We praise athletes, at every level, for their ability to compete, to dazzle, to perform under pressure, to inspire and — maybe most importantly — to win.
And when they fall down, when they tear, break or injure themselves, they promise to pick themselves back up, come back stronger than ever and carry their team to victory — thus solidifying their seemingly superhuman performance.
But what goes into recovery? How do athletes get better? And then how do they stay healthy?
Often, recovery — and general pain management in sports — involves medication.
On game day, many NFL players find themselves lining up to receive a shot of Toradol, Bleacher Report reported earlier this year. Toradol, or ketorolac, is described as a stronger and faster-acting version of Advil or Aleve.
One player told Bleacher Report that he had received a shot of Toradol before every game for the past "four or five years."
Persistent use of such medication could have long term effects, and it's not just a problem in professional sports. In 2013, a University of Michigan researcher found that "male adolescent athletes who participated in competitive sports across the three-year study period had two times greater odds of being prescribed painkillers during the past year and had four times greater odds of medically misusing painkillers (i.e., using them to get high and using them too much) when compared to males who did not participate in competitive sports."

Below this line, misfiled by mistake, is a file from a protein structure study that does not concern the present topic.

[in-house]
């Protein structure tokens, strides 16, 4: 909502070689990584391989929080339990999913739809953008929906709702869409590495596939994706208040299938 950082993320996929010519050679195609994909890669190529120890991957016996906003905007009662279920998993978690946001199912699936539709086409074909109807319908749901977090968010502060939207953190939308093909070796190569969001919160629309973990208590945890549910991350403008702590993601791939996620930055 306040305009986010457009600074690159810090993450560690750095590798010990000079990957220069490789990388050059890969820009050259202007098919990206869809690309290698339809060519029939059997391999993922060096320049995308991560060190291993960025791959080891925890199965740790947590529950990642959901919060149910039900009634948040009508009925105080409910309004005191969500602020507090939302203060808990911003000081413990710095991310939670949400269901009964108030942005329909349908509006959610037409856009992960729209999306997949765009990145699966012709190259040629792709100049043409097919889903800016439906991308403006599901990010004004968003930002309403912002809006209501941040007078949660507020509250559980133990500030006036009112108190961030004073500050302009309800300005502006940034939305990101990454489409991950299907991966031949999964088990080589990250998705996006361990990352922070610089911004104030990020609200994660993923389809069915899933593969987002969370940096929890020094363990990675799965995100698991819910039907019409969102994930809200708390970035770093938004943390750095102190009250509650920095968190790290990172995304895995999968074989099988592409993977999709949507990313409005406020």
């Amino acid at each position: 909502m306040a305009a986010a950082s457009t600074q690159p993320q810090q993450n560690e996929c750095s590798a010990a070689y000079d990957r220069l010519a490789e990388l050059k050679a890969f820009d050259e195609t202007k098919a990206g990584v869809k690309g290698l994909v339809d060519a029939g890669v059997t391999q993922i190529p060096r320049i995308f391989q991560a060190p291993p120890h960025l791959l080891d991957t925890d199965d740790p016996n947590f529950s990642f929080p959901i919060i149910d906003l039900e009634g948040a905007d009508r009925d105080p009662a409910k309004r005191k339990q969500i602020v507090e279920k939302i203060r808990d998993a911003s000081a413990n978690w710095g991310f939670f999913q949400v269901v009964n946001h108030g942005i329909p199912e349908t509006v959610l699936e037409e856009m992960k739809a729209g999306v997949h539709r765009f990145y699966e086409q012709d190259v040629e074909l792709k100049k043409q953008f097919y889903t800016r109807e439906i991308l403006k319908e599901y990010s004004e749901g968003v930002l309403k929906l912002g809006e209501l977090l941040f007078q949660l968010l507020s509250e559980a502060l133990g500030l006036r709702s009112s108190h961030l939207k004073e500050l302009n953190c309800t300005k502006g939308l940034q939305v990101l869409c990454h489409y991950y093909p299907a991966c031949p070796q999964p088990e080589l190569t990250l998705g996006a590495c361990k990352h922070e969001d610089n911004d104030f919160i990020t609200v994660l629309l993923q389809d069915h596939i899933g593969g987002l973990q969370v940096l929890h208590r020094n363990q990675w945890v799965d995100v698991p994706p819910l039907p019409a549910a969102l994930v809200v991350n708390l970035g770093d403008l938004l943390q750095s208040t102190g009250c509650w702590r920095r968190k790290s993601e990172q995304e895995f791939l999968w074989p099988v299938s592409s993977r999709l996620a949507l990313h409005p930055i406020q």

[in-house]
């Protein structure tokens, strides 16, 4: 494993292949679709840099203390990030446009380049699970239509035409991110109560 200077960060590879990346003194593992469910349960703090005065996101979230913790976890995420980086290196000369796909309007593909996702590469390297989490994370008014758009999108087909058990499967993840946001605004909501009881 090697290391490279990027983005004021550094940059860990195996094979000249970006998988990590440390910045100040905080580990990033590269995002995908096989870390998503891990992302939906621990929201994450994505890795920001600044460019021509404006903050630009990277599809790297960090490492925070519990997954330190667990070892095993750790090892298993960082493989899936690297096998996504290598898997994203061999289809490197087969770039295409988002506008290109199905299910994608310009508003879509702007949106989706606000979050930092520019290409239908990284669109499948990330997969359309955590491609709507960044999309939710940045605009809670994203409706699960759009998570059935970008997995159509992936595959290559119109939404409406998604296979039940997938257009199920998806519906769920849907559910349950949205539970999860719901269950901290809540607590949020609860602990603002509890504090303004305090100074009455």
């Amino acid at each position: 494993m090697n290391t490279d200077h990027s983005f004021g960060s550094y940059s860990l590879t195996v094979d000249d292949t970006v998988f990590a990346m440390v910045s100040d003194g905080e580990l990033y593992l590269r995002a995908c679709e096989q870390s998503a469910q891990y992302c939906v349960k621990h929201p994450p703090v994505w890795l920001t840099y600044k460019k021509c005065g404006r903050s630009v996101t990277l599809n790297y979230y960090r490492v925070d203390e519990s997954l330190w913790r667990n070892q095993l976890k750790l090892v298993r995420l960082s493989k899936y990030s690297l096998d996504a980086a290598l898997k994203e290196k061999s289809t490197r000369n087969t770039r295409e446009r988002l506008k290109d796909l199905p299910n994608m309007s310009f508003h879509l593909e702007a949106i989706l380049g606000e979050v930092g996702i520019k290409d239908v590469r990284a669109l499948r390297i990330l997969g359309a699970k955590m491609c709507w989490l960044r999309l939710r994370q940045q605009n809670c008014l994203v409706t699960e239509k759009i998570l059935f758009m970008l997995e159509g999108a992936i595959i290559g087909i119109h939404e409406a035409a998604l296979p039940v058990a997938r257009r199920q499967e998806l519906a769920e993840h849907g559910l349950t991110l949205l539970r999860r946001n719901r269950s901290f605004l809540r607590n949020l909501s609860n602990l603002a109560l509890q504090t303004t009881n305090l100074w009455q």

The researcher also found that by the time high school athletes became seniors, approximately 11 percent had used narcotic pain relievers such as OxyContin or Vicodin for nonmedical purposes.
So, where does that leave us? We want to hear from you.
What do you want NPR's Morning Edition to investigate about pain management in sports and opioid use?
Here's how this works: Tell us your question by submitting it below. Our team at Morning Edition will go through responses and pick one — or potentially a few — to investigate further. Your question could be the central topic in a future sports segment on Morning Edition.
RACHEL MARTIN, HOST:
We're trying something new with our sports coverage, asking you what questions you have.
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DAVID GREENE, HOST:
One thing that has struck us is how often sports injuries are treated with opioids and how that can lead to addiction.
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